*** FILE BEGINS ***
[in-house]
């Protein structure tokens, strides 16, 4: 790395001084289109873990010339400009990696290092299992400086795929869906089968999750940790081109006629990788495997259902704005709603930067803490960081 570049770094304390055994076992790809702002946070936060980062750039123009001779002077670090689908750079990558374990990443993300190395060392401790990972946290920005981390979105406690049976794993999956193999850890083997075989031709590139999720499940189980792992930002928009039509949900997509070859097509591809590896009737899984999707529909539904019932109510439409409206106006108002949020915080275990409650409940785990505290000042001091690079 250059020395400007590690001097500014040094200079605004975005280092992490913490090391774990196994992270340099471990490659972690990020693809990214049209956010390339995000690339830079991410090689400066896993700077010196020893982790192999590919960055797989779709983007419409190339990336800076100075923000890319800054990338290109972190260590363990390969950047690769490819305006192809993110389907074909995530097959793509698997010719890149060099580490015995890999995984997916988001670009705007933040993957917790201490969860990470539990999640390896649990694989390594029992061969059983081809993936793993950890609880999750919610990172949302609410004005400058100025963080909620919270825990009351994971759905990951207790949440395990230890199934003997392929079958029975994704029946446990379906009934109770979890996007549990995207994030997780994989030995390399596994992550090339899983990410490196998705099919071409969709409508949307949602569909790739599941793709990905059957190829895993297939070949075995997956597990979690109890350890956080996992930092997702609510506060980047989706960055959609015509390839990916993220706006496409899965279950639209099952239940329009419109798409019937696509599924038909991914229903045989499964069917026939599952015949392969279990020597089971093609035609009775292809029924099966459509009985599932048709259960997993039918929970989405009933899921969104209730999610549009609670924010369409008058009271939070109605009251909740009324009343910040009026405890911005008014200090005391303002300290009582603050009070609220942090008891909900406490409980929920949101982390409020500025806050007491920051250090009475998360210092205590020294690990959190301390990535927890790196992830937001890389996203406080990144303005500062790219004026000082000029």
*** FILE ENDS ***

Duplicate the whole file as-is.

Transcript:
[in-house]
């Protein structure tokens, strides 16, 4: 790395001084289109873990010339400009990696290092299992400086795929869906089968999750940790081109006629990788495997259902704005709603930067803490960081 570049770094304390055994076992790809702002946070936060980062750039123009001779002077670090689908750079990558374990990443993300190395060392401790990972946290920005981390979105406690049976794993999956193999850890083997075989031709590139999720499940189980792992930002928009039509949900997509070859097509591809590896009737899984999707529909539904019932109510439409409206106006108002949020915080275990409650409940785990505290000042001091690079 250059020395400007590690001097500014040094200079605004975005280092992490913490090391774990196994992270340099471990490659972690990020693809990214049209956010390339995000690339830079991410090689400066896993700077010196020893982790192999590919960055797989779709983007419409190339990336800076100075923000890319800054990338290109972190260590363990390969950047690769490819305006192809993110389907074909995530097959793509698997010719890149060099580490015995890999995984997916988001670009705007933040993957917790201490969860990470539990999640390896649990694989390594029992061969059983081809993936793993950890609880999750919610990172949302609410004005400058100025963080909620919270825990009351994971759905990951207790949440395990230890199934003997392929079958029975994704029946446990379906009934109770979890996007549990995207994030997780994989030995390399596994992550090339899983990410490196998705099919071409969709409508949307949602569909790739599941793709990905059957190829895993297939070949075995997956597990979690109890350890956080996992930092997702609510506060980047989706960055959609015509390839990916993220706006496409899965279950639209099952239940329009419109798409019937696509599924038909991914229903045989499964069917026939599952015949392969279990020597089971093609035609009775292809029924099966459509009985599932048709259960997993039918929970989405009933899921969104209730999610549009609670924010369409008058009271939070109605009251909740009324009343910040009026405890911005008014200090005391303002300290009582603050009070609220942090008891909900406490409980929920949101982390409020500025806050007491920051250090009475998360210092205590020294690990959190301390990535927890790196992830937001890389996203406080990144303005500062790219004026000082000029």